When the battery dies in an artificial pacemaker, the patient has to go under the knife to get a replacement. Not for much longer, perhaps, as scientists have developed a flexible energy-harvesting device (pictured here on a cow’s heart) that converts the movement of organs into electrical energy, which is then stored in a rechargeable micro-battery. The device relies on thin ribbons of a man-made compound called lead zirconate titanate, which has a piezoelectric effect – meaning that it accumulates electrical charge in response to mechanical stress. When the bendy generator was tested in living cows, sheep and pigs, it generated enough juice to power a human pacemaker. For the moment, there are still concerns that the heart could be poisoned if the lead-containing compound leaks. But if scientists can find a non-toxic piezoelectric material with similar efficiency, the days of surgical procedures to change a battery may be numbered.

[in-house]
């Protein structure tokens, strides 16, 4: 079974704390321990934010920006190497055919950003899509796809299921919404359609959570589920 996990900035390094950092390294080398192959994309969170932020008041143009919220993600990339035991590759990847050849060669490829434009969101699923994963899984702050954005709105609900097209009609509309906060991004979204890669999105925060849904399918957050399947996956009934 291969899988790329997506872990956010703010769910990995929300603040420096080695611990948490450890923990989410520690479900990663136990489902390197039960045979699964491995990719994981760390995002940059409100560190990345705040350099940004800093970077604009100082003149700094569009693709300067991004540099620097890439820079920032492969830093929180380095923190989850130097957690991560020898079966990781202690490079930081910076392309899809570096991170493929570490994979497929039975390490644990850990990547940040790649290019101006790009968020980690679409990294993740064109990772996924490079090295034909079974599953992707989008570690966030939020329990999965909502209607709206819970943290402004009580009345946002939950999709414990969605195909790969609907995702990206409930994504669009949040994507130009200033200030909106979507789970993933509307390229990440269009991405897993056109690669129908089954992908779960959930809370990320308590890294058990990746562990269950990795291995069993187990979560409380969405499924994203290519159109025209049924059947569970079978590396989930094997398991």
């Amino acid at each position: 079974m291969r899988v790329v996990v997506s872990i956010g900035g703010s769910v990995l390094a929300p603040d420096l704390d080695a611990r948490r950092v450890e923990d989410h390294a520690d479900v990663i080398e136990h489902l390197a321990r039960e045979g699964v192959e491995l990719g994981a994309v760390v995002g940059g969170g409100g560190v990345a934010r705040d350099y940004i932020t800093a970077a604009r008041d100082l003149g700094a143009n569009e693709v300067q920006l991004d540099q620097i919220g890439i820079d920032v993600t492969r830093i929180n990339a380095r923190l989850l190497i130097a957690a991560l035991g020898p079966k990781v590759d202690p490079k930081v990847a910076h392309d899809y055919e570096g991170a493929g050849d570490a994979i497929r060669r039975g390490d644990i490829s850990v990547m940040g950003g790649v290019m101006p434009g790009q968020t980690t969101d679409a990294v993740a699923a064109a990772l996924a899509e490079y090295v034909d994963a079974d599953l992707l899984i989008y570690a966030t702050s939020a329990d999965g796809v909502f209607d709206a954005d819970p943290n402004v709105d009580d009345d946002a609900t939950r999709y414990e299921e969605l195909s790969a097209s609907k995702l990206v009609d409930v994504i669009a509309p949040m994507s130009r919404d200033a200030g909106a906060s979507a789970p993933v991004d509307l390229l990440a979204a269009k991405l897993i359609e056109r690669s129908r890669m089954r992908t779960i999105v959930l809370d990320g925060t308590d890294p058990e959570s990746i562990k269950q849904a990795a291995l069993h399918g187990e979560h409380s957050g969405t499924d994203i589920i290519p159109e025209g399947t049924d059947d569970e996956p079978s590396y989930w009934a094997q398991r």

Written by Daniel Cossins
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